“This was a surprising development. Mark Herring has been a very aggressive, very visible attorney general, and like so many attorneys general before him, he looked like he was on the fast track to running for governor,” said Stephen J. Farnsworth, a political science professor at the University of Mary Washington.
UMW’s Farnsworth said Herring’s decision to waive any gubernatorial ambitions in the next election cycle clears a potential problem for Democrats in that the two strongest candidates for the party’s nomination won’t face each other in a primary. “In all kinds of elections, we see that divisive nominations tend to hurt political parties,” Farnsworth said. “When candidates work out a deal between themselves, both often walk away with more respect from party activists, and the party avoids what could be a pretty divisive fight.”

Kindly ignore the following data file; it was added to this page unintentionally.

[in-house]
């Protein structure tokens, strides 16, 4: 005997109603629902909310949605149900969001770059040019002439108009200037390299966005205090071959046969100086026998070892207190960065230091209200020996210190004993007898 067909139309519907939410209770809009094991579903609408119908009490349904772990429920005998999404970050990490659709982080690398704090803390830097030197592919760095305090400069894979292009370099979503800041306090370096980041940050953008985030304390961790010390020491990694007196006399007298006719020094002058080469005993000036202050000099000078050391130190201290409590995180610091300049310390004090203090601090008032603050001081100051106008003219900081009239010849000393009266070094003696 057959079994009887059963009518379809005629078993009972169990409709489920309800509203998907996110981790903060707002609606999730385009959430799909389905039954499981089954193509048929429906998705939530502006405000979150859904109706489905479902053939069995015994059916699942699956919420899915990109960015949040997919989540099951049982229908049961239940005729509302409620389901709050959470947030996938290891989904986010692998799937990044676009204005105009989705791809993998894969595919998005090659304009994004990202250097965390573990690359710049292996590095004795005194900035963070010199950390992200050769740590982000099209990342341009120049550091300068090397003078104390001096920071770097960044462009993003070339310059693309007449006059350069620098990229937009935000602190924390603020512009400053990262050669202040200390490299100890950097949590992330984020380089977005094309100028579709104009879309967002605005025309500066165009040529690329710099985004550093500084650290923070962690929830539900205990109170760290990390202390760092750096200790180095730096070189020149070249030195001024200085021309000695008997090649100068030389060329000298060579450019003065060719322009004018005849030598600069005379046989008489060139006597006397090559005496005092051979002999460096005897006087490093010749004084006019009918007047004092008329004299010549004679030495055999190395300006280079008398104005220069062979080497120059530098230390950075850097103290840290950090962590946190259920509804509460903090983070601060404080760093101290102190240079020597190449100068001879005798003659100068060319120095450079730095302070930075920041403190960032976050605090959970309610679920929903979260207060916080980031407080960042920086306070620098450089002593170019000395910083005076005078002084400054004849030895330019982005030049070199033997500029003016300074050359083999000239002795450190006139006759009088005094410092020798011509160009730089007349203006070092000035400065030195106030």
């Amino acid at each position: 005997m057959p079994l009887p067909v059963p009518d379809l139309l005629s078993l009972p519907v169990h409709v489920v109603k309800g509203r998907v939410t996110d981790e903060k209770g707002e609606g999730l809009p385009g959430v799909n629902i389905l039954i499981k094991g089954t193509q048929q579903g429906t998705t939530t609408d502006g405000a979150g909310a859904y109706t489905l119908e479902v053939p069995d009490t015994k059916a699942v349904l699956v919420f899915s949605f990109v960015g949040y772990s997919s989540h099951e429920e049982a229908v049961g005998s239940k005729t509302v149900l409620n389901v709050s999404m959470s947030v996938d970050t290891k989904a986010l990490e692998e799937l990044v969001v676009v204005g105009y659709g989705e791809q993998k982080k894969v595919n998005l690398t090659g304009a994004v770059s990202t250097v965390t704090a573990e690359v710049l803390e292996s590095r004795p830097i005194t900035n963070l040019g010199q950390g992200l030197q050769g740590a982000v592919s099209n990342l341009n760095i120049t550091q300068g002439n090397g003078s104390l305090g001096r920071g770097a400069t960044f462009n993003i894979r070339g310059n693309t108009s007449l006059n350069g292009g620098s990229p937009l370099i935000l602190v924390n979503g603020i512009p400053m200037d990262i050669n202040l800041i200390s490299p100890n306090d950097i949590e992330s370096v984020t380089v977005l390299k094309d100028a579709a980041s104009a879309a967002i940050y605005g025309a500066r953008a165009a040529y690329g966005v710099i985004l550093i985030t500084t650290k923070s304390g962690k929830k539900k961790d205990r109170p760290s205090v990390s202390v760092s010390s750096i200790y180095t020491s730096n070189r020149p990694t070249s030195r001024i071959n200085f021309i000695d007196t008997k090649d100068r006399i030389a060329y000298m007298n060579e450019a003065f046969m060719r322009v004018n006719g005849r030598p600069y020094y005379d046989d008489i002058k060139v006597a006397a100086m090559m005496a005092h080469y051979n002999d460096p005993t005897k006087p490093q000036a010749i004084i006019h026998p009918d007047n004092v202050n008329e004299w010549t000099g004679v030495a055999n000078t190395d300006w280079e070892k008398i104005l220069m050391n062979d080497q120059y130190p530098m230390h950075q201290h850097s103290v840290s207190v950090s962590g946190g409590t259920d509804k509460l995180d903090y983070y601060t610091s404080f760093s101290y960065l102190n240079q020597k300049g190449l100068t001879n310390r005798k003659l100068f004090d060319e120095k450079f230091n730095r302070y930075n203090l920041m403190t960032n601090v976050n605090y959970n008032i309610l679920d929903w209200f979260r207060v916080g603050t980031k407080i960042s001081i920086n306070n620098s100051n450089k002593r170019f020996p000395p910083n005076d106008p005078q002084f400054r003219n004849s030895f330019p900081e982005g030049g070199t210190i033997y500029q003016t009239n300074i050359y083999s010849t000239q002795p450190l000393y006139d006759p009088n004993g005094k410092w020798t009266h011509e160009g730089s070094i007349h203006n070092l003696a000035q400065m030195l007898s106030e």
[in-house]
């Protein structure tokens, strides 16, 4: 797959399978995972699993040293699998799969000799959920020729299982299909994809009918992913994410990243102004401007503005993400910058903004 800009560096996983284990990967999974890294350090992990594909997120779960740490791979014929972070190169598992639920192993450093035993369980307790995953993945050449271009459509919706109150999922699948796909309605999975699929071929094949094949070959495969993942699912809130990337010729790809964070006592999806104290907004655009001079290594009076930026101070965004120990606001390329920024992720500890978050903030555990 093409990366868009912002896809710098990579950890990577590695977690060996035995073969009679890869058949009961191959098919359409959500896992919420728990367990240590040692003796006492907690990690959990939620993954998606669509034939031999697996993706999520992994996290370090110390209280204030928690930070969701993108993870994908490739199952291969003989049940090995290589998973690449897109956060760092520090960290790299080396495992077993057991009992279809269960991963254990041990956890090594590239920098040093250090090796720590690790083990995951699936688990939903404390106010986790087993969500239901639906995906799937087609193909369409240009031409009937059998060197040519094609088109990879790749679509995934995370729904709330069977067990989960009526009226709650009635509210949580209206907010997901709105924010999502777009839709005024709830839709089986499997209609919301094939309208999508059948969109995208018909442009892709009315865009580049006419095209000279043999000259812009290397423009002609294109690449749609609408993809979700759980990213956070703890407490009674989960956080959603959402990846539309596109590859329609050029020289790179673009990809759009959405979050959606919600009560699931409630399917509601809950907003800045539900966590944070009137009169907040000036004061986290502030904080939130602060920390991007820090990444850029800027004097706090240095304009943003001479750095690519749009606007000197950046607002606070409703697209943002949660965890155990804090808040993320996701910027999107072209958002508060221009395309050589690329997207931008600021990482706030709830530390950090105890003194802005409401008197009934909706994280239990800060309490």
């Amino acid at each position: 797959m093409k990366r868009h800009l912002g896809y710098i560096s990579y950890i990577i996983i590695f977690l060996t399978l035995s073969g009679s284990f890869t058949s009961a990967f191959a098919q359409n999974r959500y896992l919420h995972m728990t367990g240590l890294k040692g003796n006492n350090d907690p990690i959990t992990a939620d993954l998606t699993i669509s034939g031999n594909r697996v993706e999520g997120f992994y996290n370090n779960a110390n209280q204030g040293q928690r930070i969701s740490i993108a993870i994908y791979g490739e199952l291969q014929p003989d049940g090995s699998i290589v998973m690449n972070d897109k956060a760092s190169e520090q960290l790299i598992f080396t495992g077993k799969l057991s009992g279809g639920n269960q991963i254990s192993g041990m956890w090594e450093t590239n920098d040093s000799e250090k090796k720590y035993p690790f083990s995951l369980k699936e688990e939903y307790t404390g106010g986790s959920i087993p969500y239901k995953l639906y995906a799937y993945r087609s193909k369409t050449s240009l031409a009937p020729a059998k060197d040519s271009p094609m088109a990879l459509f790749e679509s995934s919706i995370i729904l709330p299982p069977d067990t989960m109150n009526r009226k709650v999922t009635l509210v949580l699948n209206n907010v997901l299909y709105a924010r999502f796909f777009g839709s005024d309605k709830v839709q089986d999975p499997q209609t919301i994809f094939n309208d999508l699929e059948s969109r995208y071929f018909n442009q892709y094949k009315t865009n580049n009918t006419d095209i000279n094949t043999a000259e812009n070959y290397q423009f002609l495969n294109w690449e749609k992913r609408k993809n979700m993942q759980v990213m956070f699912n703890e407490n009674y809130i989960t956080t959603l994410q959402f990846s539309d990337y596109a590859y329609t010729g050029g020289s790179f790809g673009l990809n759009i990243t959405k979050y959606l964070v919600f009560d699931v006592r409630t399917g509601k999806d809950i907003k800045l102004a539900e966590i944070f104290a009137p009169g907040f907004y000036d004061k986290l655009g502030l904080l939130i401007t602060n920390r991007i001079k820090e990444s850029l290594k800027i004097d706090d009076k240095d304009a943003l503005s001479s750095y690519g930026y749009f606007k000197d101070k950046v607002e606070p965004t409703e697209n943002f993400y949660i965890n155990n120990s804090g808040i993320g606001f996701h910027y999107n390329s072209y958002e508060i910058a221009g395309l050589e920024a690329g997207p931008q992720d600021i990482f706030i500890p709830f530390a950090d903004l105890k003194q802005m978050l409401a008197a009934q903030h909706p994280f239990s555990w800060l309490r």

Republicans would have been wise to have followed this strategy in the last cycle, Farnsworth added….
“If Ken Cuccinelli had run for re-election as attorney general and had left Bill Bolling as the gubernatorial nominee, odds are Bolling would be governor right now. He didn’t have nearly the divisive political personality that Cuccinelli had,” Farnsworth said.